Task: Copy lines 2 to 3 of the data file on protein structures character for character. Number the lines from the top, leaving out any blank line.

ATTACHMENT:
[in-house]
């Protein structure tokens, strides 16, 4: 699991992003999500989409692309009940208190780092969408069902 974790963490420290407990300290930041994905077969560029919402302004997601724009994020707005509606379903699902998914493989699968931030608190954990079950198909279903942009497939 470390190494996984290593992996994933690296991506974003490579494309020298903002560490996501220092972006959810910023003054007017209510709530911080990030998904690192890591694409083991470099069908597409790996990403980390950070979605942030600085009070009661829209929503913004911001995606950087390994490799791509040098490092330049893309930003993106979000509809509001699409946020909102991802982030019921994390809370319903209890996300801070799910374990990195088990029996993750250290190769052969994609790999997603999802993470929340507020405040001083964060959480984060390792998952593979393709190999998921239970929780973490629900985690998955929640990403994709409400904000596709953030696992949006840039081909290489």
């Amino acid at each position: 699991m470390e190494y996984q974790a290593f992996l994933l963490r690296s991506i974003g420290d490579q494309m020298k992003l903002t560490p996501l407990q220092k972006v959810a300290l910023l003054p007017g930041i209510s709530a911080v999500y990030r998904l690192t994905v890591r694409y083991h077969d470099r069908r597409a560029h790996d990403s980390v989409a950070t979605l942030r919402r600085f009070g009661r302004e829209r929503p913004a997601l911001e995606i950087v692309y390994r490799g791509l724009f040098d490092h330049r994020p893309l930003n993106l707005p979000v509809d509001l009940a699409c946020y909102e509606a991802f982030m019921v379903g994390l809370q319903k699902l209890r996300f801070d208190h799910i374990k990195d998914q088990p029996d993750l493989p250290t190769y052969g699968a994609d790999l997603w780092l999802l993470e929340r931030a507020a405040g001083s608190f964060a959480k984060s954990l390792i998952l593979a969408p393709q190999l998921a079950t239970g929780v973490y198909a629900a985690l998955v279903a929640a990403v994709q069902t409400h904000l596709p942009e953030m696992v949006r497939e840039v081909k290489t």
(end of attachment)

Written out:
């Protein structure tokens, strides 16, 4: 699991992003999500989409692309009940208190780092969408069902 974790963490420290407990300290930041994905077969560029919402302004997601724009994020707005509606379903699902998914493989699968931030608190954990079950198909279903942009497939 470390190494996984290593992996994933690296991506974003490579494309020298903002560490996501220092972006959810910023003054007017209510709530911080990030998904690192890591694409083991470099069908597409790996990403980390950070979605942030600085009070009661829209929503913004911001995606950087390994490799791509040098490092330049893309930003993106979000509809509001699409946020909102991802982030019921994390809370319903209890996300801070799910374990990195088990029996993750250290190769052969994609790999997603999802993470929340507020405040001083964060959480984060390792998952593979393709190999998921239970929780973490629900985690998955929640990403994709409400904000596709953030696992949006840039081909290489």
């Amino acid at each position: 699991m470390e190494y996984q974790a290593f992996l994933l963490r690296s991506i974003g420290d490579q494309m020298k992003l903002t560490p996501l407990q220092k972006v959810a300290l910023l003054p007017g930041i209510s709530a911080v999500y990030r998904l690192t994905v890591r694409y083991h077969d470099r069908r597409a560029h790996d990403s980390v989409a950070t979605l942030r919402r600085f009070g009661r302004e829209r929503p913004a997601l911001e995606i950087v692309y390994r490799g791509l724009f040098d490092h330049r994020p893309l930003n993106l707005p979000v509809d509001l009940a699409c946020y909102e509606a991802f982030m019921v379903g994390l809370q319903k699902l209890r996300f801070d208190h799910i374990k990195d998914q088990p029996d993750l493989p250290t190769y052969g699968a994609d790999l997603w780092l999802l993470e929340r931030a507020a405040g001083s608190f964060a959480k984060s954990l390792i998952l593979a969408p393709q190999l998921a079950t239970g929780v973490y198909a629900a985690l998955v279903a929640a990403v994709q069902t409400h904000l596709p942009e953030m696992v949006r497939e840039v081909k290489t």